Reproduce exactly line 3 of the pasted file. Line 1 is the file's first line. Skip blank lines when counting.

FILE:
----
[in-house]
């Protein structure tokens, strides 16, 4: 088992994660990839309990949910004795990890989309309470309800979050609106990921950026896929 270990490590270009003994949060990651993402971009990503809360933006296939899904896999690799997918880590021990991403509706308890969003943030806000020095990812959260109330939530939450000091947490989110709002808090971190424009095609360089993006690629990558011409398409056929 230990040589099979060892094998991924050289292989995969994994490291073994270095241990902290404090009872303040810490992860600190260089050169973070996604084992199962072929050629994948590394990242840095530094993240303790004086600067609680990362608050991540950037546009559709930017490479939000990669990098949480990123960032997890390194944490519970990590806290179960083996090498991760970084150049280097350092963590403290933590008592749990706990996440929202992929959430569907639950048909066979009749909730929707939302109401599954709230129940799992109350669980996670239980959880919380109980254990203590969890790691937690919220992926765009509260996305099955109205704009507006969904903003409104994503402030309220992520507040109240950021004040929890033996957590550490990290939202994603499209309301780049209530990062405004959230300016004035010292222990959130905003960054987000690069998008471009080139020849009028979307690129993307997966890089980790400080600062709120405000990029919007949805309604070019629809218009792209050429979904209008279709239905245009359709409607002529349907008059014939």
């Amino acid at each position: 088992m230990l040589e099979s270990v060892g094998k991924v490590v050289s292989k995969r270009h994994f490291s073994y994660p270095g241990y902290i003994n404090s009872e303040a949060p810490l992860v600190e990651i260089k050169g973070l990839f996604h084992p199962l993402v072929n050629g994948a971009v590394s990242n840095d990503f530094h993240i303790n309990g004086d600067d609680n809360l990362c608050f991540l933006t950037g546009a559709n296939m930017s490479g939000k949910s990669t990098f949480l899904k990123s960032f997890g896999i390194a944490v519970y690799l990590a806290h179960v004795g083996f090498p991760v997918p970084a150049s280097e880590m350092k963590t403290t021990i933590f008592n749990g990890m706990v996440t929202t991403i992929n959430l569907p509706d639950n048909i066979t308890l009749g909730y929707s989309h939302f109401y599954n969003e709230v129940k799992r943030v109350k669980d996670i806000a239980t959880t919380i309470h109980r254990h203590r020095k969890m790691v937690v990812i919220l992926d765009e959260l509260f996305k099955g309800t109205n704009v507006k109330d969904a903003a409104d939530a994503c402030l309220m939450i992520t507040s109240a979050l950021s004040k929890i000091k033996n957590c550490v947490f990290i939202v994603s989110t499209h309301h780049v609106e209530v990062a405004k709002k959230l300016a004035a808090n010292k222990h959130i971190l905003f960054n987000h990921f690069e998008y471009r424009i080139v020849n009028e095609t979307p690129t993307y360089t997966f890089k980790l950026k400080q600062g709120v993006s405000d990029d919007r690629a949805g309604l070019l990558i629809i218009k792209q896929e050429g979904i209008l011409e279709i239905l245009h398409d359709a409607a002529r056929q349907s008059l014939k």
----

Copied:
């Amino acid at each position: 088992m230990l040589e099979s270990v060892g094998k991924v490590v050289s292989k995969r270009h994994f490291s073994y994660p270095g241990y902290i003994n404090s009872e303040a949060p810490l992860v600190e990651i260089k050169g973070l990839f996604h084992p199962l993402v072929n050629g994948a971009v590394s990242n840095d990503f530094h993240i303790n309990g004086d600067d609680n809360l990362c608050f991540l933006t950037g546009a559709n296939m930017s490479g939000k949910s990669t990098f949480l899904k990123s960032f997890g896999i390194a944490v519970y690799l990590a806290h179960v004795g083996f090498p991760v997918p970084a150049s280097e880590m350092k963590t403290t021990i933590f008592n749990g990890m706990v996440t929202t991403i992929n959430l569907p509706d639950n048909i066979t308890l009749g909730y929707s989309h939302f109401y599954n969003e709230v129940k799992r943030v109350k669980d996670i806000a239980t959880t919380i309470h109980r254990h203590r020095k969890m790691v937690v990812i919220l992926d765009e959260l509260f996305k099955g309800t109205n704009v507006k109330d969904a903003a409104d939530a994503c402030l309220m939450i992520t507040s109240a979050l950021s004040k929890i000091k033996n957590c550490v947490f990290i939202v994603s989110t499209h309301h780049v609106e209530v990062a405004k709002k959230l300016a004035a808090n010292k222990h959130i971190l905003f960054n987000h990921f690069e998008y471009r424009i080139v020849n009028e095609t979307p690129t993307y360089t997966f890089k980790l950026k400080q600062g709120v993006s405000d990029d919007r690629a949805g309604l070019l990558i629809i218009k792209q896929e050429g979904i209008l011409e279709i239905l245009h398409d359709a409607a002529r056929q349907s008059l014939k």